Bemused readers ask novelist Nicole Galland for her take on navigating the precarious social landscape that comes with living on the Vineyard. Nicole, who grew up in West Tisbury, is known locally as the co-founder of Shakespeare For The Masses at the Vineyard Playhouse. Her combined knowledge of both this island and the world’s greatest melodramas compels her to help prevent unnecessary tragedy wherever possible. Interested in Nicole’s take on your messy Vineyard-centric ethics or etiquette question? Confidentiality ensured. Send your question to OnIsland@mvtimes.com
I am what you call a seasonal resident, which is, in my opinion, a resident without any of the perks. Yet, I buy locally, donate locally, volunteer, recycle, etc. I feel like I’m actually a better “community member” than people who flash their Islander Club card at Cronigs, and everywhere else they can, and get excursion rates on the ferry, yet still whine about how expensive everything is. I find it’s unfair that aside from the gift of just being here, seasonal residents don’t get any additional perks. Don’t you?
You’re absolutely right. It’s unfair. It’s also unfair that seasonal residents don’t get the unspoken burdens of year-rounders. Feuds, grudges, shared tragedies, dysfunctional town politics that cause neighbors to give each other the cold shoulder for years. We’d really love to hand some of that off to you. If you figure out a way to earn year-rounder status while enjoying your winters elsewhere, please feel free to write again and explain it to us. Have a nice day. Don’t forget your bok choy!
That’s my take.
How do you negotiate group gatherings where you have to share the space with your ex-husband, your ex-in-laws and your ex-teacher whose class you used to cut and everyone else you’ve spent a lifetime avoiding?
Dear Exed out:
If you have successfully avoided them for this long, I am really impressed. But I’m not sure why you want my advice – I have no idea how to avoid them, and you do. I’d love to know your secrets!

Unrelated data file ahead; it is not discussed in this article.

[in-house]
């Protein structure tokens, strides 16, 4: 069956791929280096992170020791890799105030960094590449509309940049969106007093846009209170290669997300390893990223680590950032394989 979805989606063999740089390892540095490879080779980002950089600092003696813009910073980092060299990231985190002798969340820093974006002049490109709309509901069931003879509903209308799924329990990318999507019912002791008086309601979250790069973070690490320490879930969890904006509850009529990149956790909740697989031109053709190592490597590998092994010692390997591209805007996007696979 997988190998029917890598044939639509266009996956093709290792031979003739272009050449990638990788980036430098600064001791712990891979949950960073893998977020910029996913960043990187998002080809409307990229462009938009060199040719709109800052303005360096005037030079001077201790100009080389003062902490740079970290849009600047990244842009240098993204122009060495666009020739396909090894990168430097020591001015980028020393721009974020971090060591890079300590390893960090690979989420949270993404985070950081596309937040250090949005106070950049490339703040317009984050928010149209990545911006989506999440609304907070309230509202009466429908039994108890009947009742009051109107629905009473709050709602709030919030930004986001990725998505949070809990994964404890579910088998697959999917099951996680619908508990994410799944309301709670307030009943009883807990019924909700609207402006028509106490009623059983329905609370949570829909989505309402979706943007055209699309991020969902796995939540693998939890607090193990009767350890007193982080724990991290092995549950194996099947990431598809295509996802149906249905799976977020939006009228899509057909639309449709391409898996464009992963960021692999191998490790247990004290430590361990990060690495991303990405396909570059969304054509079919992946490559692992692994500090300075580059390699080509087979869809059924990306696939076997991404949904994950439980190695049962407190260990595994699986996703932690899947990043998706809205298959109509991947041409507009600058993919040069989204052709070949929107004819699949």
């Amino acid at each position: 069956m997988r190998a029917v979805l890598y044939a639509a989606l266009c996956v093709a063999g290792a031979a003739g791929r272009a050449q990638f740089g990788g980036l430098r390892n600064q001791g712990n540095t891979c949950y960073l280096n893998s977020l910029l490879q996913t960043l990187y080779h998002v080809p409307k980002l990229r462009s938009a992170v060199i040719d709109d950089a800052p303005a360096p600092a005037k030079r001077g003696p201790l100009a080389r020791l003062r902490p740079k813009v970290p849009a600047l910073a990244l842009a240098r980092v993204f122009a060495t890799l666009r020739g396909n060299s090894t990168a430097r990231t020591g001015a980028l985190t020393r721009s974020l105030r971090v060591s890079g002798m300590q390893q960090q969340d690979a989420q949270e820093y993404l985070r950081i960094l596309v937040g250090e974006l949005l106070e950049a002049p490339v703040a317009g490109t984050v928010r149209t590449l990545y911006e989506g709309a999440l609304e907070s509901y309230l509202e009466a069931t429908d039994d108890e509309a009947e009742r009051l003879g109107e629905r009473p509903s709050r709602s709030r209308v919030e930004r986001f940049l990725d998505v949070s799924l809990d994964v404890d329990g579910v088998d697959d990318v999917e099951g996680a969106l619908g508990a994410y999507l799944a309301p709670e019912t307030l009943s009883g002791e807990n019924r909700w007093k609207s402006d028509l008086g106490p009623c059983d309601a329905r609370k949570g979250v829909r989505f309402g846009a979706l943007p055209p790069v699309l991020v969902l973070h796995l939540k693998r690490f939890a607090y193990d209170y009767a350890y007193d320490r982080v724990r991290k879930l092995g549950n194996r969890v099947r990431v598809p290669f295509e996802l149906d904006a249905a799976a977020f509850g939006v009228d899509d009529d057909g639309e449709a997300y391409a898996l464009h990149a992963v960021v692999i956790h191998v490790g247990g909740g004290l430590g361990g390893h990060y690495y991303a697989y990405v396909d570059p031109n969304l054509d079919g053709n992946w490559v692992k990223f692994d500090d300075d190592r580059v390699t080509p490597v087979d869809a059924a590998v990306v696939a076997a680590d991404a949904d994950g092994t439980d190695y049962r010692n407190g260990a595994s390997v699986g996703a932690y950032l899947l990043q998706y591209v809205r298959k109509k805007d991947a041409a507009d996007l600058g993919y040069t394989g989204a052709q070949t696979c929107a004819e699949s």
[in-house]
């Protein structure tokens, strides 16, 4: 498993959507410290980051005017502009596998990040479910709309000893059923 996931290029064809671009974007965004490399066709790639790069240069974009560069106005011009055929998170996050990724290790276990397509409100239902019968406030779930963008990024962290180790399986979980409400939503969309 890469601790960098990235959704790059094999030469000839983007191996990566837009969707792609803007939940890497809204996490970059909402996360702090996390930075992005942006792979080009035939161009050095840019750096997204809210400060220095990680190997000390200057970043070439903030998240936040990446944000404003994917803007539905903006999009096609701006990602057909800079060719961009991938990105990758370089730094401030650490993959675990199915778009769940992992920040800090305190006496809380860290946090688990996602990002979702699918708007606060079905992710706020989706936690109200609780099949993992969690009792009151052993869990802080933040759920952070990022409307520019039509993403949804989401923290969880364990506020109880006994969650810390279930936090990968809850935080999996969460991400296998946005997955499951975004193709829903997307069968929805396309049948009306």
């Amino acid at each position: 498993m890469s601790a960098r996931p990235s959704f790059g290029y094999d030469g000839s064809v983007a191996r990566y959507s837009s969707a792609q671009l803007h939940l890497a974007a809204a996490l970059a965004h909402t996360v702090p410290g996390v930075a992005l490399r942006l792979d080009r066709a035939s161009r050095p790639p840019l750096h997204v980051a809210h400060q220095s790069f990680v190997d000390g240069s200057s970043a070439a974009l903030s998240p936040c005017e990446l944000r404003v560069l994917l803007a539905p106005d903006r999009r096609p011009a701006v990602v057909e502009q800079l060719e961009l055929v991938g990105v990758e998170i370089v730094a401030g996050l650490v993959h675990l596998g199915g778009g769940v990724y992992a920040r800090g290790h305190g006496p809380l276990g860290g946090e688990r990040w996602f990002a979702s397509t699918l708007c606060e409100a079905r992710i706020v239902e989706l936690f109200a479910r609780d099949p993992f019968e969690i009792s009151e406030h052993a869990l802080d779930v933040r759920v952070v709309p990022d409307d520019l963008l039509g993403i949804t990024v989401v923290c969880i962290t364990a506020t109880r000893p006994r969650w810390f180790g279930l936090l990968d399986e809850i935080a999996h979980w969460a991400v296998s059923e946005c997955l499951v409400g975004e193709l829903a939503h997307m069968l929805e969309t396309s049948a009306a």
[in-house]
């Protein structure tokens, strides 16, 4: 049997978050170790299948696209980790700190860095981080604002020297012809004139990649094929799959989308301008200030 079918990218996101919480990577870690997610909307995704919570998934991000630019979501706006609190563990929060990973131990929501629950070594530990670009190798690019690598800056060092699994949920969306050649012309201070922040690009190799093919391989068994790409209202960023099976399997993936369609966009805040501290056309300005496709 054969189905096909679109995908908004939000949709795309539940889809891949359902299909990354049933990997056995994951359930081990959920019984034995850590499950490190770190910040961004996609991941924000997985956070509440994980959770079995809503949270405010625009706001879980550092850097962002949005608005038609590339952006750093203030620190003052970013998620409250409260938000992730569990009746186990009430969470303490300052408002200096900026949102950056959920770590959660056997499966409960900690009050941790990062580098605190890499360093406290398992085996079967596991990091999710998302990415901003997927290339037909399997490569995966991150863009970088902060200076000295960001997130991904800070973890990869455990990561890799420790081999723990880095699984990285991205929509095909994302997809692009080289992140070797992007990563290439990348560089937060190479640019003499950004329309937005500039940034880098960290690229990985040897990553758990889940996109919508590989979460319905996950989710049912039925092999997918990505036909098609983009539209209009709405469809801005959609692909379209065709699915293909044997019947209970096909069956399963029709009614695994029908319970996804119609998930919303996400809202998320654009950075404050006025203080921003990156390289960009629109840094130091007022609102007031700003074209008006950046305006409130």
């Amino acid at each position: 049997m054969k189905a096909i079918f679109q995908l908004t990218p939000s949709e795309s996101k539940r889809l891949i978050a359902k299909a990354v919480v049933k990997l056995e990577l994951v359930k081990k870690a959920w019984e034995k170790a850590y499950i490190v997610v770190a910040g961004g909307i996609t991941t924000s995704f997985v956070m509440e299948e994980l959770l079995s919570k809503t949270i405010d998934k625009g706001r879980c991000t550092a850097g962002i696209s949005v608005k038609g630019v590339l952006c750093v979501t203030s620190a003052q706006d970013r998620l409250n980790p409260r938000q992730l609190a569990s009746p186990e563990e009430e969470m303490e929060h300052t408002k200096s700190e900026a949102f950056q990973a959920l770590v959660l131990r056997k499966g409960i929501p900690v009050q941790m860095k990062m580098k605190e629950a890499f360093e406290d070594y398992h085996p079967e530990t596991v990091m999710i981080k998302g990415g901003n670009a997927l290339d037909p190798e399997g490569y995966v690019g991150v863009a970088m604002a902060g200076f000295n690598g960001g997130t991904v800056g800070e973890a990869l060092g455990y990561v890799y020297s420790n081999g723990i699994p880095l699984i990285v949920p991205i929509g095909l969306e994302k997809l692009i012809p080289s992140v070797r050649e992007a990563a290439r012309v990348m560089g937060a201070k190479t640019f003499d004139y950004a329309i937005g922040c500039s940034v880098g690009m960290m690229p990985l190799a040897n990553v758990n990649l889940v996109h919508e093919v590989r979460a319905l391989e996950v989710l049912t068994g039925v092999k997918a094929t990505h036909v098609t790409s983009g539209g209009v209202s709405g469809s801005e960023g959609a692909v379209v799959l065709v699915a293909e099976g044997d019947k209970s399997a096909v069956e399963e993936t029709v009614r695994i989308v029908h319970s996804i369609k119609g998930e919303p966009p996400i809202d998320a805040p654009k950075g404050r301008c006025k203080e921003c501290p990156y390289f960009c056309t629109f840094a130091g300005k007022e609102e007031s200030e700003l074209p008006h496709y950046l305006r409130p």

Perhaps you mean that you’ve avoided them by being a hermit (or their being hermits), or the rare fluke that somehow small-town life has not caused your paths to cross for years – until suddenly one day (at the Artisan’s Festival or the CSA pickup or a potluck wedding) you find yourself in a perverse version of This Is Your Life.
It’s true; this can happen on the Vineyard. It’s one of the karmic quirks of living here a long time, so don’t rail against it. If you can’t actually walk away from the face-off, then consider it a fantastic opportunity for self-reflection. Literally. Vineyard society can be like a funhouse mirror – it often brings out one’s more distinctive qualities, sometimes to an exaggerated level.
For instance, if you tend toward loner status, it’s pretty easy to avoid humanity completely for nine months out of the year. On the other hand, if you lean toward overcommitting yourself to too many worthy causes or social opportunities, that’s easy to maintain here, too. Hold grudges? C’mon in, we have an aisle just for that. If you’re a name-dropper, you will never have more opportunities to drop names than while living here. You can also mix and match all of these qualities: for instance, I know a loner who has an Arya Stark-like List of all the famous people he wants to kill, which he brings out whenever he crashes fundraisers that his civically-minded overinvolved cousin is hosting. Otherwise, nobody ever sees him. So we think of him as crazy, but we know he isn’t really: it’s just that he lives on Martha’s Vineyard.
All of which is just to say: when you find yourself having to face people from your past whom you’d rather not face, just be chill about it. They’re either equally uncomfortable (which allows for mutual magnanimity) or else probably oblivious to your awkwardness. They’re probably not sitting there thinking, “Ha ha! That person is so uncomfortable with the fact that I’m here! I win!”
If they actually would think that, then, by default, they’re sort of losers anyhow, aren’t they?
That’s my take.